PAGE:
We also need legislative support for rebuilding unions across the private sector where union representation has dropped to just 10%. Unite knows that most workers want to join when given a genuine choice. Forcing employers to make that choice available when they hire staff would be a good start. Who could argue with that proposition. Isn’t the right wing always talking about free choice?
Legal support for secure hours would also help. It is a scandal that big employers like McDonald’s still refuse to guarantee workers any set number of hours in a week – no matter how long they have worked for the company. The minimum hours to be worked should be included in all contracts except the genuinely casual and that minimum should be able to be moved up regularly towards full-time work.
Both of the above steps would hugely increase the power of unions to organise workers to fight for better wages and conditions through collective bargaining.
The world is facing tough times in the years ahead. The combination of the climate crisis, the huge growth in inequality, and the weak recovery from the last world recession which has kept unemployment at crisis levels over much of the globe, means that capitalism offers little in the way of a future for humanity. Alternatives need to be developed. That is happening today in the radical left governments of Latin America and in the programmes of new radical left political movements in Europe like Podemos in Spain and SYRIZA in Greece. It is to these alternatives that Internet-Mana should look.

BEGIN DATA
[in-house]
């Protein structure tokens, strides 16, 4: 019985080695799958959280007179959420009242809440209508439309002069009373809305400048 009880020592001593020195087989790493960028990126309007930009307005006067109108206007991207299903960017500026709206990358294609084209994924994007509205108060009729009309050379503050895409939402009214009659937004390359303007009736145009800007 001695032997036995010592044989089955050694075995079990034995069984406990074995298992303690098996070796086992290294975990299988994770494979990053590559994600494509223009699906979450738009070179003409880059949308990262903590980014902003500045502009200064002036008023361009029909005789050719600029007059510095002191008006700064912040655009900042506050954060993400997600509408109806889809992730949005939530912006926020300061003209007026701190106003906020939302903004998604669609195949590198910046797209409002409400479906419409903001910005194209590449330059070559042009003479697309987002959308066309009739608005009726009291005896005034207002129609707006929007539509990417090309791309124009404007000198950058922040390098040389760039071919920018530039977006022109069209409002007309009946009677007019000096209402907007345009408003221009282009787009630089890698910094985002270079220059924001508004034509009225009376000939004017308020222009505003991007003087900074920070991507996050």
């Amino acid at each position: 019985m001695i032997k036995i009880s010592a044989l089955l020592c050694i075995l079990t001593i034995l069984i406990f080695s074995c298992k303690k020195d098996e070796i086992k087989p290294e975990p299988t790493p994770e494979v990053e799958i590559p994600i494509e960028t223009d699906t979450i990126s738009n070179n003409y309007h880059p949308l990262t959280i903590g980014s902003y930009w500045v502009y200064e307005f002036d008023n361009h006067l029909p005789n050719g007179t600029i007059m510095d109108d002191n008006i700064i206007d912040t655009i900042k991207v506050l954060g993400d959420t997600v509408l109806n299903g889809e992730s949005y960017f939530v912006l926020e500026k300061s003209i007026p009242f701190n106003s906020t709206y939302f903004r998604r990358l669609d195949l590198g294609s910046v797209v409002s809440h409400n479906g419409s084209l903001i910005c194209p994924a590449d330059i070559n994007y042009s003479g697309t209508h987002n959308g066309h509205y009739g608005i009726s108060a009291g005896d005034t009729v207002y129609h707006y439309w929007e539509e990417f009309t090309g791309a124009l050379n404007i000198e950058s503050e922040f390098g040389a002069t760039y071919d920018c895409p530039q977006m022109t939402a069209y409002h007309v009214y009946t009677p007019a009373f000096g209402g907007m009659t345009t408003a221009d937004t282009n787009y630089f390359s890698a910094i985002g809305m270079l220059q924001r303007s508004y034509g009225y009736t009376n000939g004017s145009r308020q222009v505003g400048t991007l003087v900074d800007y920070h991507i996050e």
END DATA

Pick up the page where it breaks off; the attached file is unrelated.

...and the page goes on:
Being on the cross benches for Internet-Mana is not a negative. Our goal should be to become a mass party that challenges the status quo and seeks a system change not just a change in the faces of those in government. That may take time to develop but we can be confident our day will come because the system we want to replace has had its day. It is staggering along from one economic crisis to the next, from one ecological crisis to the next, from one war to the next.
Surgery is required to remove the cancer of capitalism that is at the root of these crises. Sharpening the surgical knife takes time because working people and the oppressed have suffered too many betrayals over the decades where our leaders have promised much in opposition only to deliver the opposite when in power. A genuinely radical, system changing party will be almost the opposite. We will work with anyone to deliver the immediate benefits while also preparing for the bigger battles inside and outside parliament that can deliver the system change solutions we need.
(Unite National Director Mike Treen has a blog hosted on the The Daily Blog website. The site is sponsored by several unions and hosts some of New Zealand’s leading progressive commentators. Mike’s blog will be covering union news and general political comment but the views expressed are his own and not necessarily those of Unite Union.)